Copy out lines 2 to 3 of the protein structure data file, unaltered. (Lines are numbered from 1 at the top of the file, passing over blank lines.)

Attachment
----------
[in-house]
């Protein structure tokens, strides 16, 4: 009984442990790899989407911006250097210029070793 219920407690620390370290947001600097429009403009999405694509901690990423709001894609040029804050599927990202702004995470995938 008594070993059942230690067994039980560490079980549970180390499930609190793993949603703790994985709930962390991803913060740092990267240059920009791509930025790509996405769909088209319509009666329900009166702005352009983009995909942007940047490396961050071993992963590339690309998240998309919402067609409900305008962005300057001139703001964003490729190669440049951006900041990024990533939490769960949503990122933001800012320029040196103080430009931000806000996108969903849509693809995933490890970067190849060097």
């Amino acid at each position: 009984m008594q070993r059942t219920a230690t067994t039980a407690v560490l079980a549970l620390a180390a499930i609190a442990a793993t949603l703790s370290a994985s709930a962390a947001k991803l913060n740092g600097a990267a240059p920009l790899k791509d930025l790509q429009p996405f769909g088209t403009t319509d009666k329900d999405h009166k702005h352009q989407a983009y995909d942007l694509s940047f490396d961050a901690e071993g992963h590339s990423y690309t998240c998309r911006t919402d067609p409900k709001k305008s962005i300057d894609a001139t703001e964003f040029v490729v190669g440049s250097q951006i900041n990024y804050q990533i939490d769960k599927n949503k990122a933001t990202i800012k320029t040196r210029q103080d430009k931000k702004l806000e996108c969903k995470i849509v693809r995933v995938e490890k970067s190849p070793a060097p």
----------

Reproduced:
């Protein structure tokens, strides 16, 4: 009984442990790899989407911006250097210029070793 219920407690620390370290947001600097429009403009999405694509901690990423709001894609040029804050599927990202702004995470995938 008594070993059942230690067994039980560490079980549970180390499930609190793993949603703790994985709930962390991803913060740092990267240059920009791509930025790509996405769909088209319509009666329900009166702005352009983009995909942007940047490396961050071993992963590339690309998240998309919402067609409900305008962005300057001139703001964003490729190669440049951006900041990024990533939490769960949503990122933001800012320029040196103080430009931000806000996108969903849509693809995933490890970067190849060097």
């Amino acid at each position: 009984m008594q070993r059942t219920a230690t067994t039980a407690v560490l079980a549970l620390a180390a499930i609190a442990a793993t949603l703790s370290a994985s709930a962390a947001k991803l913060n740092g600097a990267a240059p920009l790899k791509d930025l790509q429009p996405f769909g088209t403009t319509d009666k329900d999405h009166k702005h352009q989407a983009y995909d942007l694509s940047f490396d961050a901690e071993g992963h590339s990423y690309t998240c998309r911006t919402d067609p409900k709001k305008s962005i300057d894609a001139t703001e964003f040029v490729v190669g440049s250097q951006i900041n990024y804050q990533i939490d769960k599927n949503k990122a933001t990202i800012k320029t040196r210029q103080d430009k931000k702004l806000e996108c969903k995470i849509v693809r995933v995938e490890k970067s190849p070793a060097p």